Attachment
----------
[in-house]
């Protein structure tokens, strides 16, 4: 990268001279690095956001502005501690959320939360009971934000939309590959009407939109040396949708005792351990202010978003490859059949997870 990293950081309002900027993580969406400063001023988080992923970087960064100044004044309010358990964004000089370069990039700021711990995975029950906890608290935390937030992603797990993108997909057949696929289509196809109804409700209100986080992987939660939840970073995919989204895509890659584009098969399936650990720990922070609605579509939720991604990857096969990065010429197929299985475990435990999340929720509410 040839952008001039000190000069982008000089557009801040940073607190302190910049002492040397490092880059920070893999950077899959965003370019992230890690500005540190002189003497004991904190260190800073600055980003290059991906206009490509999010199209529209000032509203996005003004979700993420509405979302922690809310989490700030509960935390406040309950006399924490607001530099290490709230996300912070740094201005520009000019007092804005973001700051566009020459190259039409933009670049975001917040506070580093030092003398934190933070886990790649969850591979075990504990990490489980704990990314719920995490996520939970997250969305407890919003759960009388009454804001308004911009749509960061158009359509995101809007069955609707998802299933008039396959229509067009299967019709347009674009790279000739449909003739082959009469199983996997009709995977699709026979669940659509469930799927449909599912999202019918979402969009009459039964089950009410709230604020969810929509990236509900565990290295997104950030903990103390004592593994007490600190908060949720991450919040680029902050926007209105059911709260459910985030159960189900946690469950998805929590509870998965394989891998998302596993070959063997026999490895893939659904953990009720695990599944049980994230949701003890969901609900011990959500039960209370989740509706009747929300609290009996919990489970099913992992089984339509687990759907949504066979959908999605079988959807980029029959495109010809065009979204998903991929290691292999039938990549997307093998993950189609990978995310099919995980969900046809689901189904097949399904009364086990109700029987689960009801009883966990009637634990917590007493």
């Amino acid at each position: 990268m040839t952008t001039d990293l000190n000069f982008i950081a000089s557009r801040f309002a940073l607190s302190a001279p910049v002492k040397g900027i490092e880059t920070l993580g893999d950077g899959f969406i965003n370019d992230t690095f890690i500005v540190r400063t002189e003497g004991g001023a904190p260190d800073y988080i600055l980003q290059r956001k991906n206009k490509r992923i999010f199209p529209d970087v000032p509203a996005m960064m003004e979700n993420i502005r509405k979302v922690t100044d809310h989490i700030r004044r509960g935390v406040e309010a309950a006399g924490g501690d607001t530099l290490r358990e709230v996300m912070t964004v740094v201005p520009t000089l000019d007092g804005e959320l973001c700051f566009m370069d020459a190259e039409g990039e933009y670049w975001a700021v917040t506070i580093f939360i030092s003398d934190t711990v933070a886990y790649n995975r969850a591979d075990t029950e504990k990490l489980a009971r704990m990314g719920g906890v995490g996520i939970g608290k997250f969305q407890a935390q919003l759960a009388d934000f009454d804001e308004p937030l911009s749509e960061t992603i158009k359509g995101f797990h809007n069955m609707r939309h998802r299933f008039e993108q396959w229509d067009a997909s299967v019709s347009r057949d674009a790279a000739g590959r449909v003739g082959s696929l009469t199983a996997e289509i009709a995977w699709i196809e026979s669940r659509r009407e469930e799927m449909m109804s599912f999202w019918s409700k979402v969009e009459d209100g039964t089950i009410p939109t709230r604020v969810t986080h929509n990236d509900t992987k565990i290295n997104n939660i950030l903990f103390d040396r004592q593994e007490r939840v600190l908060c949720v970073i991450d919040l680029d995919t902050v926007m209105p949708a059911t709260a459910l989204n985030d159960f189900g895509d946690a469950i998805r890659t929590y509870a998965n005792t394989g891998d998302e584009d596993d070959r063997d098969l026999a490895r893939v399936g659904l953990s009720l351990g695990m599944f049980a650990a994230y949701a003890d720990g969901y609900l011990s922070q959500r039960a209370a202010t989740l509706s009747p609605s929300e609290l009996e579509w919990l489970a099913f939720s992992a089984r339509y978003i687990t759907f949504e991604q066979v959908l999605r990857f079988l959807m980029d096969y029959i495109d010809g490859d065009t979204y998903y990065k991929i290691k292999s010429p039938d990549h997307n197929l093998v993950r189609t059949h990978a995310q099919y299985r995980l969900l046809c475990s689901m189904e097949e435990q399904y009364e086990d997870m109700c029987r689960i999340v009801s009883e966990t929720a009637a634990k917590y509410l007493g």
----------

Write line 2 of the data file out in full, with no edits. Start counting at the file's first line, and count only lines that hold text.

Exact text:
């Protein structure tokens, strides 16, 4: 990268001279690095956001502005501690959320939360009971934000939309590959009407939109040396949708005792351990202010978003490859059949997870 990293950081309002900027993580969406400063001023988080992923970087960064100044004044309010358990964004000089370069990039700021711990995975029950906890608290935390937030992603797990993108997909057949696929289509196809109804409700209100986080992987939660939840970073995919989204895509890659584009098969399936650990720990922070609605579509939720991604990857096969990065010429197929299985475990435990999340929720509410 040839952008001039000190000069982008000089557009801040940073607190302190910049002492040397490092880059920070893999950077899959965003370019992230890690500005540190002189003497004991904190260190800073600055980003290059991906206009490509999010199209529209000032509203996005003004979700993420509405979302922690809310989490700030509960935390406040309950006399924490607001530099290490709230996300912070740094201005520009000019007092804005973001700051566009020459190259039409933009670049975001917040506070580093030092003398934190933070886990790649969850591979075990504990990490489980704990990314719920995490996520939970997250969305407890919003759960009388009454804001308004911009749509960061158009359509995101809007069955609707998802299933008039396959229509067009299967019709347009674009790279000739449909003739082959009469199983996997009709995977699709026979669940659509469930799927449909599912999202019918979402969009009459039964089950009410709230604020969810929509990236509900565990290295997104950030903990103390004592593994007490600190908060949720991450919040680029902050926007209105059911709260459910985030159960189900946690469950998805929590509870998965394989891998998302596993070959063997026999490895893939659904953990009720695990599944049980994230949701003890969901609900011990959500039960209370989740509706009747929300609290009996919990489970099913992992089984339509687990759907949504066979959908999605079988959807980029029959495109010809065009979204998903991929290691292999039938990549997307093998993950189609990978995310099919995980969900046809689901189904097949399904009364086990109700029987689960009801009883966990009637634990917590007493």